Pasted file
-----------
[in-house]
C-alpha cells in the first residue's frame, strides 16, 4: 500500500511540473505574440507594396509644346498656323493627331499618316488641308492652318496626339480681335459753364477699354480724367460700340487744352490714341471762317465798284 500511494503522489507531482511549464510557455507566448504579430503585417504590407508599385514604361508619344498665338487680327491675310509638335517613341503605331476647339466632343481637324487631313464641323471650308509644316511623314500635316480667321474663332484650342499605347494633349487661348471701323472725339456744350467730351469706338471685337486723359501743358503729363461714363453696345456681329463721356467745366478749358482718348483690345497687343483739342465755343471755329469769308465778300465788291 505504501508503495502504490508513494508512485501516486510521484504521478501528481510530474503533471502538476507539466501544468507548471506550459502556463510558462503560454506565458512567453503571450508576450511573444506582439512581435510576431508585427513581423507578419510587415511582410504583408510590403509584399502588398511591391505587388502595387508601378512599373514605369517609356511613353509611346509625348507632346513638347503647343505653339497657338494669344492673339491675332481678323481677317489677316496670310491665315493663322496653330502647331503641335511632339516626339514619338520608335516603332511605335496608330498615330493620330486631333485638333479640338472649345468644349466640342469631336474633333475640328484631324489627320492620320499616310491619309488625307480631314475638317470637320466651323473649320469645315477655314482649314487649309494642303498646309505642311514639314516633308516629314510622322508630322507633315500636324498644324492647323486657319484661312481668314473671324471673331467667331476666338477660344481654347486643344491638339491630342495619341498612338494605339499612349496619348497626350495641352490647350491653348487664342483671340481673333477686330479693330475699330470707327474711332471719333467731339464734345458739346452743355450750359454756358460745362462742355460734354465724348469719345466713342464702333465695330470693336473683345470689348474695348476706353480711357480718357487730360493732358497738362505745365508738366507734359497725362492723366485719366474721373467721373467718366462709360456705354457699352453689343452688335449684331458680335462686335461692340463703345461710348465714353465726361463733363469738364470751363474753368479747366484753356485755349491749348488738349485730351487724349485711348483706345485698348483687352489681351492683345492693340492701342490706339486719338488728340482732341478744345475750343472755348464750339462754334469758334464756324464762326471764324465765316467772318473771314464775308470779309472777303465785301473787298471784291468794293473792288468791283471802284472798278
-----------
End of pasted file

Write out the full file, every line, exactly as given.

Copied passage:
[in-house]
C-alpha cells in the first residue's frame, strides 16, 4: 500500500511540473505574440507594396509644346498656323493627331499618316488641308492652318496626339480681335459753364477699354480724367460700340487744352490714341471762317465798284 500511494503522489507531482511549464510557455507566448504579430503585417504590407508599385514604361508619344498665338487680327491675310509638335517613341503605331476647339466632343481637324487631313464641323471650308509644316511623314500635316480667321474663332484650342499605347494633349487661348471701323472725339456744350467730351469706338471685337486723359501743358503729363461714363453696345456681329463721356467745366478749358482718348483690345497687343483739342465755343471755329469769308465778300465788291 505504501508503495502504490508513494508512485501516486510521484504521478501528481510530474503533471502538476507539466501544468507548471506550459502556463510558462503560454506565458512567453503571450508576450511573444506582439512581435510576431508585427513581423507578419510587415511582410504583408510590403509584399502588398511591391505587388502595387508601378512599373514605369517609356511613353509611346509625348507632346513638347503647343505653339497657338494669344492673339491675332481678323481677317489677316496670310491665315493663322496653330502647331503641335511632339516626339514619338520608335516603332511605335496608330498615330493620330486631333485638333479640338472649345468644349466640342469631336474633333475640328484631324489627320492620320499616310491619309488625307480631314475638317470637320466651323473649320469645315477655314482649314487649309494642303498646309505642311514639314516633308516629314510622322508630322507633315500636324498644324492647323486657319484661312481668314473671324471673331467667331476666338477660344481654347486643344491638339491630342495619341498612338494605339499612349496619348497626350495641352490647350491653348487664342483671340481673333477686330479693330475699330470707327474711332471719333467731339464734345458739346452743355450750359454756358460745362462742355460734354465724348469719345466713342464702333465695330470693336473683345470689348474695348476706353480711357480718357487730360493732358497738362505745365508738366507734359497725362492723366485719366474721373467721373467718366462709360456705354457699352453689343452688335449684331458680335462686335461692340463703345461710348465714353465726361463733363469738364470751363474753368479747366484753356485755349491749348488738349485730351487724349485711348483706345485698348483687352489681351492683345492693340492701342490706339486719338488728340482732341478744345475750343472755348464750339462754334469758334464756324464762326471764324465765316467772318473771314464775308470779309472777303465785301473787298471784291468794293473792288468791283471802284472798278